“Ghostbusters: Afterlife.” “Beetlejuice 2.” “Coming 2 America.” “Bill & Ted Face the Music.” “Star Wars” episodes VII through IX. “Cobra Kai.” “Bel-Air.” “The Batman.”
Somebody make it stop.
It, in this case, is Hollywood’s cash grabs targeted toward people my age. I turned 42 in November, and studios presumably think that my bank account balance is no longer in the hundreds of dollars because people who are 42 often have jobs, marriages, children, ailing parents and — most important — disposable income (though personally I have none of these except a job).
This marks the first time in my life when I am old enough to be sold my childhood — and I don’t like it. Nostalgia makes me feel as if my future will never be as good as my past. That belief is not how I want to live.
Hollywood is spoon-feeding us what the industry thinks we want. The problem? We’re not infants. The most recent delivery is Warner Bros. Pictures’ “The Batman,” another film devoted to DC Comics’ Dark Knight character. I’m not a hater, and I don’t fear change. I never claimed the “Star Wars” prequels ruined my childhood because they didn’t match the expectations set by the classic films, and the idea of an all-female “Ghostbusters” reboot didn’t bother me. I will gladly watch new chapters of old characters if those old characters are doing something new and have something to say, including in “The Batman.”
My guess, however, is that “The Batman” — released on Friday — won’t be it. (And if it does break new ground, the film should be called something else so it can stand on its own.) The trailer for “The Batman” features dark imagery, Batman’s baritone voice, a fight scene in which Batman takes on a team of thugs in an abandoned building, Batman alter ego Bruce Wayne saying “I don’t care what happens to me,” and a will-they-won’t-they Batman and Catwoman angle. Audiences have seen many — if not all — of these storylines in the original Batman quartet spanning 1989-1997, Christopher Nolan’s Batman trilogy from 2005-2012 and the group superhero movies “Justice League” and “Batman v Superman: Dawn of Justice” in the second half of the 2010s. The only newish element in the trailer is the use of late Nirvana singer Kurt Cobain singing “Something in the Way,” which feels like another attempt to squeeze ’90s nostalgia into a tired story.
Didn’t we all think the Nolan trilogy ended Hollywood’s Batman fascination? The idea of anyone other than Christian Bale playing Batman/Wayne seemed laughable. Yet four years after the third installment, “Batman v Superman: Dawn of Justice” was released. Now we have Robert Pattinson playing the Caped Crusader, the third actor to do so since 2012 (which does not count Will Arnett’s role in 2017’s “The Lego Batman Movie”).
I’m skeptical “The Batman” will make the needed leap because so many reboots, remakes and sequels feel too easy and safe – so eager for my money that they return to their familiar, thin premises and plotlines rather than engage in risks. For instance, the latest season of the “Cobra Kai” reboot of the hit 1984 movie “The Karate Kid” saw the return of Terry Silver, main character Daniel LaRusso’s antagonist in “The Karate Kid Part III” — a film with a 13 percent rating (and a 35 percent audience score) on Rotten Tomatoes. Sorry Hollywood, but the return of a character from a movie almost no one likes is insulting to our intelligence and our wallets. You can do better.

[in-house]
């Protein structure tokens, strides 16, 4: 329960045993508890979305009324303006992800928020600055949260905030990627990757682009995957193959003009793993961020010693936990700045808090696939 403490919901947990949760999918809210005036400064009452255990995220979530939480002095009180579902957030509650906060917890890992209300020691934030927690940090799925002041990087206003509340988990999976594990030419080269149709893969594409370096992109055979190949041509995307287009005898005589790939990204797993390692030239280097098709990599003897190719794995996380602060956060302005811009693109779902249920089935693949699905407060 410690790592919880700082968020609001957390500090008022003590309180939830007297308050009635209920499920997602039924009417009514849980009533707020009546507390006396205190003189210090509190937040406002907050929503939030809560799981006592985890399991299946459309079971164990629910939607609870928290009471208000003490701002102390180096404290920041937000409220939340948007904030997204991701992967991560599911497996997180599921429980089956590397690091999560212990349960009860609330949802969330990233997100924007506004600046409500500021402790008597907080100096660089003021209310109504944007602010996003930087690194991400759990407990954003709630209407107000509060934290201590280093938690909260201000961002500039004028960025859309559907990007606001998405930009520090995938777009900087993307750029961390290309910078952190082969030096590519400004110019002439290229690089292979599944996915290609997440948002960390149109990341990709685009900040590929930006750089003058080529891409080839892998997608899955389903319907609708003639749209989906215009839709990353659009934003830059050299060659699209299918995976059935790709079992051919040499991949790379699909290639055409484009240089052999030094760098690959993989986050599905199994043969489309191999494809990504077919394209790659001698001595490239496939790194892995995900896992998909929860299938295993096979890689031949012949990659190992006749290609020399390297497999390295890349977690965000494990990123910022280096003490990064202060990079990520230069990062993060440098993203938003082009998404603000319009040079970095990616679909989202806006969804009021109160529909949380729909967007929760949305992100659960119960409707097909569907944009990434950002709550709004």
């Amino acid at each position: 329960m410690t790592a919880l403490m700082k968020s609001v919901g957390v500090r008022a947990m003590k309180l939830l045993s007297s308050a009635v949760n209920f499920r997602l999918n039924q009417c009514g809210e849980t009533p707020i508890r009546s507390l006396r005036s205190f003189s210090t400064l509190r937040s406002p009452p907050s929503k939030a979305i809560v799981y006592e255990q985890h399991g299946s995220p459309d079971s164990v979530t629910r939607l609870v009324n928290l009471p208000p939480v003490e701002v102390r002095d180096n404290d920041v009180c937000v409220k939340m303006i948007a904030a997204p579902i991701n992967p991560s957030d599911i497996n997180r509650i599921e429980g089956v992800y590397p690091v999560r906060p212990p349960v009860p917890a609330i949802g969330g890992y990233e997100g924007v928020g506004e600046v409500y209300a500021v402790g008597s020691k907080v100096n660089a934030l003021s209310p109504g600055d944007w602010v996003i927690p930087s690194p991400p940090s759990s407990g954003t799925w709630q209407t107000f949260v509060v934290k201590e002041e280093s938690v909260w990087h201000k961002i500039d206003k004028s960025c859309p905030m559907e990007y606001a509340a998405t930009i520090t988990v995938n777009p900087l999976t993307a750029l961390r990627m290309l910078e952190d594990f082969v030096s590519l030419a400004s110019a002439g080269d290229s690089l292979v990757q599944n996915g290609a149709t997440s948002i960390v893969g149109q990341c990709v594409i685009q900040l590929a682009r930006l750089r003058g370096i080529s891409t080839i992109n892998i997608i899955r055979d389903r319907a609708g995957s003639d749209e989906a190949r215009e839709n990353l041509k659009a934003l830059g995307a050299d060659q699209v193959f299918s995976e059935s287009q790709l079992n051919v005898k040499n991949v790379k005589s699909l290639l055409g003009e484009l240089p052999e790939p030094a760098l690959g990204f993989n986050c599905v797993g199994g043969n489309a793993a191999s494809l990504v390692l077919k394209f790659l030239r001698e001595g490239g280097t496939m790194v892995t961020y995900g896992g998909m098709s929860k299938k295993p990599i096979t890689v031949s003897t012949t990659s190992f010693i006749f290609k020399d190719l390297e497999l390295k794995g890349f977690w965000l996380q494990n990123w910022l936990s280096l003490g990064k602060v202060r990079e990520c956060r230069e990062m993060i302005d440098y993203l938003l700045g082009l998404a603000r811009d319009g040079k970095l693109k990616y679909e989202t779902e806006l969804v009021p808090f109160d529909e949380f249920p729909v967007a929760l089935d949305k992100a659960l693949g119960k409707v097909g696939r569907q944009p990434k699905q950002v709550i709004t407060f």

To paraphrase The Who, I won’t get fooled again.
Reboots, remakes and sequels are rooted in an economic term called “experience goods,” which means customers have to experience something to judge its value. The problem is that audiences don’t know if a film is good until after they’ve paid money to see it, which explains why Luke Skywalker is featured near the top of the “Star Wars: The Last Jedi” poster although the famed hero in this film is nothing like the young pilot who brought balance to the Force. That massive character shift didn’t matter to Disney because fans had seen the acclaimed originals and would pay money for a ticket and popcorn based on the film’s marketing and advertising assuring them they would get the experience they craved.
The experience goods theory is why the “The Batman” trailer doesn’t excite me, even though the amount of recent reboots, remakes, reunions and years-later sequels suggests other people my age disagree. According to IMDB.com, 2021’s “Ghostbusters: Afterlife” grossed approximately $197 million, while 2019’s “Star Wars: Episode IX – The Rise of Skywalker” earned approximately $1 billion. “Spider-Man: No Way Home” was 2021’s top-grossing film with an estimated $1.8 billion.
Still, I remain optimistic that my peers will soon come to see my point that we don’t need to stay stuck in the past. Until then, I’ll hope “The Batman” exceeds my expectations, just like I hope all of the aforementioned reissues of films and TV shows are filled with compelling stories. If Hollywood insists I take a walk down memory lane, the least it can do is plant roses.